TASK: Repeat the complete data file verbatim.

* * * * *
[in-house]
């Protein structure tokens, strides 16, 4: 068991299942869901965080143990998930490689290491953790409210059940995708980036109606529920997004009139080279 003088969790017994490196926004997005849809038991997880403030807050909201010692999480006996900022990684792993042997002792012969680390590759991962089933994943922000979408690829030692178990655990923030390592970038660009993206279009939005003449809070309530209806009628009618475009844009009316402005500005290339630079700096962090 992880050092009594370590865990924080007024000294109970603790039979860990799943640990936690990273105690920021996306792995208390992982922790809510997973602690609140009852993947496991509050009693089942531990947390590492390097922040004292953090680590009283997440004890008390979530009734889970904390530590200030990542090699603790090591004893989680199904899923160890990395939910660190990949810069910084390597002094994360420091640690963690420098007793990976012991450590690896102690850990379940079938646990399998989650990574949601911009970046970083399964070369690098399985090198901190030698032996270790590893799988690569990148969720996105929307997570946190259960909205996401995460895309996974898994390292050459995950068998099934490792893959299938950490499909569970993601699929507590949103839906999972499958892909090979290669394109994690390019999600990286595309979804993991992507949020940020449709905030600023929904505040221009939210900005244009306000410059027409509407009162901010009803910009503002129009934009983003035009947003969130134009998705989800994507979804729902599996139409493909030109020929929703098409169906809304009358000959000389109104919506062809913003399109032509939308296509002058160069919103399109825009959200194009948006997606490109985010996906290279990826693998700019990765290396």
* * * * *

[in-house]
């Protein structure tokens, strides 16, 4: 068991299942869901965080143990998930490689290491953790409210059940995708980036109606529920997004009139080279 003088969790017994490196926004997005849809038991997880403030807050909201010692999480006996900022990684792993042997002792012969680390590759991962089933994943922000979408690829030692178990655990923030390592970038660009993206279009939005003449809070309530209806009628009618475009844009009316402005500005290339630079700096962090 992880050092009594370590865990924080007024000294109970603790039979860990799943640990936690990273105690920021996306792995208390992982922790809510997973602690609140009852993947496991509050009693089942531990947390590492390097922040004292953090680590009283997440004890008390979530009734889970904390530590200030990542090699603790090591004893989680199904899923160890990395939910660190990949810069910084390597002094994360420091640690963690420098007793990976012991450590690896102690850990379940079938646990399998989650990574949601911009970046970083399964070369690098399985090198901190030698032996270790590893799988690569990148969720996105929307997570946190259960909205996401995460895309996974898994390292050459995950068998099934490792893959299938950490499909569970993601699929507590949103839906999972499958892909090979290669394109994690390019999600990286595309979804993991992507949020940020449709905030600023929904505040221009939210900005244009306000410059027409509407009162901010009803910009503002129009934009983003035009947003969130134009998705989800994507979804729902599996139409493909030109020929929703098409169906809304009358000959000389109104919506062809913003399109032509939308296509002058160069919103399109825009959200194009948006997606490109985010996906290279990826693998700019990765290396």